WARNOCK WINS ONE GEORGIA SENATE RUNOFF, FELLOW DEMOCRAT OSSOFF LEADS IN THE OTHER: Democratic challenger Reverend Raphael Warnock won one of two U.S. Senate runoffs held in Georgia yesterday (January 5th) according to calls by the Associated Press and other media organizations including CNN and NBC News, beating Republican Senator Kelly Loeffler to become the first Black senator in Georgia history. With 98 percent of precincts in, Warnock was ahead 50.6 percent to 49.4. Warnock gave a virtual victory message, saying, “Tonight, we proved with hope, hard work and the people by our side, anything is possible.” But Loeffler refused to concede in a brief message to supporters. In the state’s other Senate runoff, Democrat Jon Ossoff was narrowly leading GOP Senator David Purdue as of 4 a.m., 50.1 percent to 49.9 percent, also with 98 percent in. If the final count margin is 0.5 percentage points or less, the candidate who’s behind can request a recount. If Ossoff holds on to his lead, the two wins will tie the Senate at 50-50, which will give control of the chamber to the Democrats with the tie-breaking vote of Vice President-elect Kamala Harris. If Purdue pulls out the win, the Republicans will maintain control, 51-49.
CONGRESS SET TO CONFIRM BIDEN’S VICTORY TODAY, MANY REPUBLICAN LAWMAKERS PLAN TO OBJECT: Congress is set to today (January 6th) to confirm the 306-232 Electoral College vote won by President-elect Joe Biden that has been certified by the states. It’s usually a routine, low-key proceeding, but won’t be this time, as many Republican lawmakers plan to object amid President Trump‘s ongoing, extraordinary efforts to try to overturn the results. At least 12 Republican senators and up to 100 GOP House members are expected to object, but chances of success are virtually nil, as bipartisan majorities are set to accept the results. However, each objection will force two hours of deliberations, leading to an expected long day. Trump, meanwhile, will be taking part in a rally of his supporters in Washington, D.C.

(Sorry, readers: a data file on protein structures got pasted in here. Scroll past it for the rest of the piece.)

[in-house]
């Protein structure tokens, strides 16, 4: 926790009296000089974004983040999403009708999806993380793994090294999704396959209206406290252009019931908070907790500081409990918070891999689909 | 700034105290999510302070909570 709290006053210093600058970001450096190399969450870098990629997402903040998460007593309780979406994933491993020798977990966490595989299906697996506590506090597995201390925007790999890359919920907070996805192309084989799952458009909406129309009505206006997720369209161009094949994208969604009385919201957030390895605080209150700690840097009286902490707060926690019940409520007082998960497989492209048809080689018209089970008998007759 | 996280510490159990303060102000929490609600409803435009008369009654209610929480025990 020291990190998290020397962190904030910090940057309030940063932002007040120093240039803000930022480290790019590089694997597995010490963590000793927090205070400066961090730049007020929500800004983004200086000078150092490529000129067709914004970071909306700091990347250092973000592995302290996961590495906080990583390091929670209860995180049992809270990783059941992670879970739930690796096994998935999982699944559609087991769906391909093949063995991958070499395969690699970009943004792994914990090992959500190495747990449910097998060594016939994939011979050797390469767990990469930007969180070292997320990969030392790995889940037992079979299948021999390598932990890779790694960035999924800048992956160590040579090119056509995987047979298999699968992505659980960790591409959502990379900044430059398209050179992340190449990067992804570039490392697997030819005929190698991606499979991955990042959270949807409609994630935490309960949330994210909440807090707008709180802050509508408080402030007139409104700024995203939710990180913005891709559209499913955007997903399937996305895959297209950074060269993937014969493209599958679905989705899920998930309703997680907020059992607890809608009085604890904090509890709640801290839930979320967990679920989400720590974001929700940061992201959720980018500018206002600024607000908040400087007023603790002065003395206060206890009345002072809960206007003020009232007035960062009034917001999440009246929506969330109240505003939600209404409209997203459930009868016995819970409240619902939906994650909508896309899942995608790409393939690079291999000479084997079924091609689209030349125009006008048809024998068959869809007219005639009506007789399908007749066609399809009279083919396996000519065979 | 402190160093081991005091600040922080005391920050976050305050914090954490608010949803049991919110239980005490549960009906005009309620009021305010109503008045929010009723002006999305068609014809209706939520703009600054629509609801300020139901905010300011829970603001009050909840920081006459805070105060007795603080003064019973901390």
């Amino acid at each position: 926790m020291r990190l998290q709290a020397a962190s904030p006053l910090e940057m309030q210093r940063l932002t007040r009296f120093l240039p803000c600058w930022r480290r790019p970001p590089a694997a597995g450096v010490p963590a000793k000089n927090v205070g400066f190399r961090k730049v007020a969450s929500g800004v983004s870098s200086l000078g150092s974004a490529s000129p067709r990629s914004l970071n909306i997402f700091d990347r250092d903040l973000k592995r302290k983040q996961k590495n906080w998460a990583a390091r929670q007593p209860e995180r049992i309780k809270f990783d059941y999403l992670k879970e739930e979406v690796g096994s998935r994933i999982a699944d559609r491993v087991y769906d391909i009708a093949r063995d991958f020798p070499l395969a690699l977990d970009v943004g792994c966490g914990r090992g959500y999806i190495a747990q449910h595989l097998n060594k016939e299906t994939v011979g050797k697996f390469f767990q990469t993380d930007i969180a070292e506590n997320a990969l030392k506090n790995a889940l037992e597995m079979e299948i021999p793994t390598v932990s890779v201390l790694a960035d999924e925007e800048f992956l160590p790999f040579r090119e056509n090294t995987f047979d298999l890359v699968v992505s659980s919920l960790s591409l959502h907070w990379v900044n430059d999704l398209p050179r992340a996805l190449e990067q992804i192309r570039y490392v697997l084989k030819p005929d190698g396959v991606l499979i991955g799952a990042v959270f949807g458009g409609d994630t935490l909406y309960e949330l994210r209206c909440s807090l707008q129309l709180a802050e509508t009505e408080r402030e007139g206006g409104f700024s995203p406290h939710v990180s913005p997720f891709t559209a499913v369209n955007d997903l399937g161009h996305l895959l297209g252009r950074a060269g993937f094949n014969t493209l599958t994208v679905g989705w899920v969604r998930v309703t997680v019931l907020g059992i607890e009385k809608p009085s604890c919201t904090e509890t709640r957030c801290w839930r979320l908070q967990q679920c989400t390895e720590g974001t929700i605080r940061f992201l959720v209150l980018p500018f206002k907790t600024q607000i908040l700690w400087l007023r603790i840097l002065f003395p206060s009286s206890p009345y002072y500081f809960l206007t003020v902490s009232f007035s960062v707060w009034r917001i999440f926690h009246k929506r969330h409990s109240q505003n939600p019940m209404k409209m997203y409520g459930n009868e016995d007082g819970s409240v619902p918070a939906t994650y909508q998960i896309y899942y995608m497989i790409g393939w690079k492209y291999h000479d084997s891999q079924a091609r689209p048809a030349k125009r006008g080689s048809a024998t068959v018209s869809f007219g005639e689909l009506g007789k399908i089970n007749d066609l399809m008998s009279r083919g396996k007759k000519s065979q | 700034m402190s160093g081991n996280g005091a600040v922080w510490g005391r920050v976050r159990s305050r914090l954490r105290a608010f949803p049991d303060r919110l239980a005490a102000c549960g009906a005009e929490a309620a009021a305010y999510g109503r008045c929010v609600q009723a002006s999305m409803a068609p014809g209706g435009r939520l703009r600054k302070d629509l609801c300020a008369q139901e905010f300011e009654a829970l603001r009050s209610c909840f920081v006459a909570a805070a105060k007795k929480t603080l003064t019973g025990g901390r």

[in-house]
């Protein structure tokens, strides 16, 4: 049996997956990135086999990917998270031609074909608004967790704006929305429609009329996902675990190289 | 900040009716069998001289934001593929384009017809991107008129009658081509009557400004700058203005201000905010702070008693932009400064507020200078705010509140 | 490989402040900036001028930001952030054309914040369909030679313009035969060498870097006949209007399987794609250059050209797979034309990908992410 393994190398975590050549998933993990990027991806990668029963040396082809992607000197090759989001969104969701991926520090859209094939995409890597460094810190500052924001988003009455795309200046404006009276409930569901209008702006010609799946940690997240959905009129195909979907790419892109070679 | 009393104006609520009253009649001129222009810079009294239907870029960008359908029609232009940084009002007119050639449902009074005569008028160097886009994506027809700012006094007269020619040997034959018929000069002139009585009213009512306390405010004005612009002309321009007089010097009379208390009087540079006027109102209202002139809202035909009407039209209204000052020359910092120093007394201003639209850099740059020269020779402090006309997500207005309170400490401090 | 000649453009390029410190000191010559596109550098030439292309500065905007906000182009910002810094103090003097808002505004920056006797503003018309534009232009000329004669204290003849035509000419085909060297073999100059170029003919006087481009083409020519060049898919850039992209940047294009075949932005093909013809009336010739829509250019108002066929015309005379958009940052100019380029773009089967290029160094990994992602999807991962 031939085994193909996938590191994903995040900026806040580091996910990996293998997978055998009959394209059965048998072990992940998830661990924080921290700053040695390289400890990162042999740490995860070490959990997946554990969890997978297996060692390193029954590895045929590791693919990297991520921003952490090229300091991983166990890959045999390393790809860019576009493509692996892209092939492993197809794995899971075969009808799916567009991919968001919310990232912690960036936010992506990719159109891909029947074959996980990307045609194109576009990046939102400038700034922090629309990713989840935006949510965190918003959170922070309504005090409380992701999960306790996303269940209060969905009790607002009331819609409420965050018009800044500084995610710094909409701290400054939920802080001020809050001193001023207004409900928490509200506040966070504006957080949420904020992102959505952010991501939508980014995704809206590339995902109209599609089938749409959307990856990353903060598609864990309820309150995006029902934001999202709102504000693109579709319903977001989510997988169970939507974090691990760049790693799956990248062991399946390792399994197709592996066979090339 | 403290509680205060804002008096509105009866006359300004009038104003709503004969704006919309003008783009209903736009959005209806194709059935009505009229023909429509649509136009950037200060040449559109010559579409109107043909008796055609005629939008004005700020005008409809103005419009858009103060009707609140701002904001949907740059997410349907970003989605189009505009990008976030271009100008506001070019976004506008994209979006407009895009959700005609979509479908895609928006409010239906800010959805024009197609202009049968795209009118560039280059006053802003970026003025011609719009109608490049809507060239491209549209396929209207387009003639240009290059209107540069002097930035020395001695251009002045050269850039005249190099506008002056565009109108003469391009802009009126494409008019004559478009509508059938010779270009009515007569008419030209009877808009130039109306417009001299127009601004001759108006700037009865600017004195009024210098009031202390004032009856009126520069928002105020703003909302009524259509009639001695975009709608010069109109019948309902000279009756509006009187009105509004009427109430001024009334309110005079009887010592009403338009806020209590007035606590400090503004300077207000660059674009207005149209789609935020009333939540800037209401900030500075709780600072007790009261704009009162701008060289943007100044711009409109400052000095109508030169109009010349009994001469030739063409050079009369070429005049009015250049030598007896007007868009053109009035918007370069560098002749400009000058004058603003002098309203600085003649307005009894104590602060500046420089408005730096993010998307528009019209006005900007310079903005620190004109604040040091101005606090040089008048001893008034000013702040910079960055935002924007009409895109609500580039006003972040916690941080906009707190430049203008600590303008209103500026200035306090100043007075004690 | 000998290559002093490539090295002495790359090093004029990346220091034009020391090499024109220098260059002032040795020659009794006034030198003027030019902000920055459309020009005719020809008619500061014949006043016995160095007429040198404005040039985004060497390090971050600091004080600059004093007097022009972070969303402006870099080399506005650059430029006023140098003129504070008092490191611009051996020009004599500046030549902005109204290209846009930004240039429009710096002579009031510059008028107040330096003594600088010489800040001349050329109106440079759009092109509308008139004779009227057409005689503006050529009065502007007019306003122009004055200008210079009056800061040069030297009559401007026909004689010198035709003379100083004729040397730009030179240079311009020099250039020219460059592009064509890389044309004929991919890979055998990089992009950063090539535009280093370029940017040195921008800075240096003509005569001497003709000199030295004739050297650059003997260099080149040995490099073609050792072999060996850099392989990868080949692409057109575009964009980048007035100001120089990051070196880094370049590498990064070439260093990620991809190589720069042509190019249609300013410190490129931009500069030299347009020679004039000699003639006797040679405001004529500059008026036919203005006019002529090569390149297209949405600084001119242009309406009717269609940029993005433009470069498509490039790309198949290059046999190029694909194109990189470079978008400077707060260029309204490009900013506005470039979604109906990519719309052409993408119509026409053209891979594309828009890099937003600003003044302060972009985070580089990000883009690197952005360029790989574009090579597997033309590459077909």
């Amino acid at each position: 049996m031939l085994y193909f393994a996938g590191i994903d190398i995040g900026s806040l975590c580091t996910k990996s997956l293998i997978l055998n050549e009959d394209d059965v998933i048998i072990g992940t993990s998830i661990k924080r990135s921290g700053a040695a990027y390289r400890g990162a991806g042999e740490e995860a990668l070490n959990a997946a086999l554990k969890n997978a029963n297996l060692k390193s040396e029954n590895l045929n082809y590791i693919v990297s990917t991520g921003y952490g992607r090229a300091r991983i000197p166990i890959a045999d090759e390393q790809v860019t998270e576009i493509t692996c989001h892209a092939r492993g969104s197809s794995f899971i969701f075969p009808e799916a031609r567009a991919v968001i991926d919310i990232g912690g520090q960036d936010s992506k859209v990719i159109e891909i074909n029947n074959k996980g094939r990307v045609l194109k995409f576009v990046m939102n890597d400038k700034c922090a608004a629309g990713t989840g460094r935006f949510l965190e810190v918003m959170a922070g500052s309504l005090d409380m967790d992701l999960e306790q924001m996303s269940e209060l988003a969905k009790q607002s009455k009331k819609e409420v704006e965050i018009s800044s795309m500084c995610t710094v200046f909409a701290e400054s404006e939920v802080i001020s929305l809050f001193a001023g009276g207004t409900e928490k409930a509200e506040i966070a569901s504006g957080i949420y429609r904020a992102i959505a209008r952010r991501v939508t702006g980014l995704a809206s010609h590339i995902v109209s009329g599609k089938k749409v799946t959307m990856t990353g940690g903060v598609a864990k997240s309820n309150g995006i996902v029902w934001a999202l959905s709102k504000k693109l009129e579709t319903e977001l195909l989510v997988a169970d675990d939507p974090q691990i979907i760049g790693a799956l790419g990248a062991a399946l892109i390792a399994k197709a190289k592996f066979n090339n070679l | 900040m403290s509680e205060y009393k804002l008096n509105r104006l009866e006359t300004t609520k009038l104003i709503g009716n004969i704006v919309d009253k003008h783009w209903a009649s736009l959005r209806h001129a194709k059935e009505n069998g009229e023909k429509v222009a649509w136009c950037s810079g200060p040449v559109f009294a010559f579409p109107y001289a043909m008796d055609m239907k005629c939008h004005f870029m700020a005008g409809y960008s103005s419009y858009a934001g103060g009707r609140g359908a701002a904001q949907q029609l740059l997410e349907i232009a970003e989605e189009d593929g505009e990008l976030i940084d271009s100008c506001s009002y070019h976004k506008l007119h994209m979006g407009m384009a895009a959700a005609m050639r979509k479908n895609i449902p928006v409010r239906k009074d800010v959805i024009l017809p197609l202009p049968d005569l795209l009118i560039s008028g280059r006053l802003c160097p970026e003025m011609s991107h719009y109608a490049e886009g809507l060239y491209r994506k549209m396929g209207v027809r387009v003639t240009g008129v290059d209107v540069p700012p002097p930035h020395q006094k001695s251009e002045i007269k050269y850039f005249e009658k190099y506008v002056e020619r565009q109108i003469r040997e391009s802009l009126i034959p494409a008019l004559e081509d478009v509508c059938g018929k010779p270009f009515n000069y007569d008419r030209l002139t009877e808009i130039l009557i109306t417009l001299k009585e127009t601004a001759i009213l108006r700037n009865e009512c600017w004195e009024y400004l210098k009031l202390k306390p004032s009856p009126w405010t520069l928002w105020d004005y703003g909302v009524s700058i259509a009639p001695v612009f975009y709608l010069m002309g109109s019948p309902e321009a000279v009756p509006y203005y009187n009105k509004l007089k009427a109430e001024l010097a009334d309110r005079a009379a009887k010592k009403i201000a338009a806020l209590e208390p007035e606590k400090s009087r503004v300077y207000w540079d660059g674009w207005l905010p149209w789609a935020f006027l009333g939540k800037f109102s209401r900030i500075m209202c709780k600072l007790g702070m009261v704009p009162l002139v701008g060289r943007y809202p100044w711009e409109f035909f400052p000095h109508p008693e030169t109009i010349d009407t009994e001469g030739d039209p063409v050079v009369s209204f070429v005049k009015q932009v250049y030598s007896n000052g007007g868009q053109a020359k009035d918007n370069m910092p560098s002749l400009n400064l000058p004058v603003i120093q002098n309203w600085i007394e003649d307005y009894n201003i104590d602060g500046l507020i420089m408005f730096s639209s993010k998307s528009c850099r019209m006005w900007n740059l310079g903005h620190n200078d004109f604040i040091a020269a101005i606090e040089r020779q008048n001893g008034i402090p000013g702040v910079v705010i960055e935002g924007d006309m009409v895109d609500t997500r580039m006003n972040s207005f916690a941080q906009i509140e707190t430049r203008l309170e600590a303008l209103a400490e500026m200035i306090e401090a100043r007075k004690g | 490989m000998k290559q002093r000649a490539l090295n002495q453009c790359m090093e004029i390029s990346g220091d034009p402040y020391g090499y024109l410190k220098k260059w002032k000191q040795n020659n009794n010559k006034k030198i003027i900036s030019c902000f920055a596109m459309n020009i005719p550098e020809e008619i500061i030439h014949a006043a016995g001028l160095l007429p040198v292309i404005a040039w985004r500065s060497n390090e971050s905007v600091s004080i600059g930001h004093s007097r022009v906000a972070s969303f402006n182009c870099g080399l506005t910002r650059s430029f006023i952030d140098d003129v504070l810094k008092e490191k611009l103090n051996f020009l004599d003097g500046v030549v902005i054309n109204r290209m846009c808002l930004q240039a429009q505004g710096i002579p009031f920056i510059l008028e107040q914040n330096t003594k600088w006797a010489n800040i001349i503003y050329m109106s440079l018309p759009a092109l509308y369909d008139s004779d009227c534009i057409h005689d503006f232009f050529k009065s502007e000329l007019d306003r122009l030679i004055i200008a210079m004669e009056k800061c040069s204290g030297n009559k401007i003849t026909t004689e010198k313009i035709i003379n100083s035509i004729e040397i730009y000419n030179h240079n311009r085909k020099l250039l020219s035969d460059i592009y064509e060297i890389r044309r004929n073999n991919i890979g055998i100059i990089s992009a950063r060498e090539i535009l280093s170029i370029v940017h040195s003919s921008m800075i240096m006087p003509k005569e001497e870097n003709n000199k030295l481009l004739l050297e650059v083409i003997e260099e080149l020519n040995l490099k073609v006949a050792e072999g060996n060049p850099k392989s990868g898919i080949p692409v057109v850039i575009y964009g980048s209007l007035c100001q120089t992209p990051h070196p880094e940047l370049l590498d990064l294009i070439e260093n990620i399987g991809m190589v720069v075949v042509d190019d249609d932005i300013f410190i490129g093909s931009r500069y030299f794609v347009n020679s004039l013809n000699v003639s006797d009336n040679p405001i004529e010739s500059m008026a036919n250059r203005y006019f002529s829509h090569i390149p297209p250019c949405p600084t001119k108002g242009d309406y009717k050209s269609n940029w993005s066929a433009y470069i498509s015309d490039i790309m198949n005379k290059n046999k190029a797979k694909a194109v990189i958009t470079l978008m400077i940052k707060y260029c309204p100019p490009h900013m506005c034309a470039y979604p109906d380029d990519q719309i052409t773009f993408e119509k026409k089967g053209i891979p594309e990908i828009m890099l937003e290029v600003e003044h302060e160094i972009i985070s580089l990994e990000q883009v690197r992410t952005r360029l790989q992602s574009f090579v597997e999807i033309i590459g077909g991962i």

HIGHEST ONE-DAY COVID DEATH TOTAL IN U.S. YESTERDAY: The U.S. had its highest one-day number of deaths from Covid-19 on Tuesday (January 5th) since the pandemic began, with at least 3,775 deaths reported, according to Johns Hopkins University data. More than 357,200 people have died in total so far. There were also more than 229,000 new confirmed cases yesterday, and the COVID Tracking Project reported a record 131,195 hospitalizations.
NO CHARGES AGAINST KENOSHA POLICE OFFICER WHO SHOT JACOB BLAKE: Kenosha County, Wisconsin, District Attorney Michael Graveley said yesterday (January 5th) that no charges will be brought against the white police officer who shot Jacob Blake, who is Black, multiple times in the back, leaving Blake paralyzed from the waist down. The August incident led to protests in Kenosha that at times turned violent. Graveley said he concluded he couldn’t disprove Officer Rusten Sheskey‘s claim that he acted in self-defense because he was afraid Blake would stab him, saying investigators concluded Blake was carrying a knife. Blake’s family, civil rights advocates and some public officials, including Democratic Governor Tony Evers, criticized the decision.
AGENCIES SAY RUSSIA LIKELY BEHIND MASSIVE HACK OF GOV’T., CORPORATIONS: Top U.S. national security agencies said in a rare joint statement yesterday (January 5th) that Russia is “likely” behind a recently-discovered large-scale hack of federal government departments and of corporations. It was the first time the government had suggested who is likely responsible for the hack, although it had been reported that Russia was suspected. The statement further said that the infiltration appeared to be done for “intelligence gathering,” rather than to damage or disrupt the government’s operations, but made clear the spying operation is still going on. It said, “This is a serious compromise that will require a sustained and dedicated effort to remediate.”
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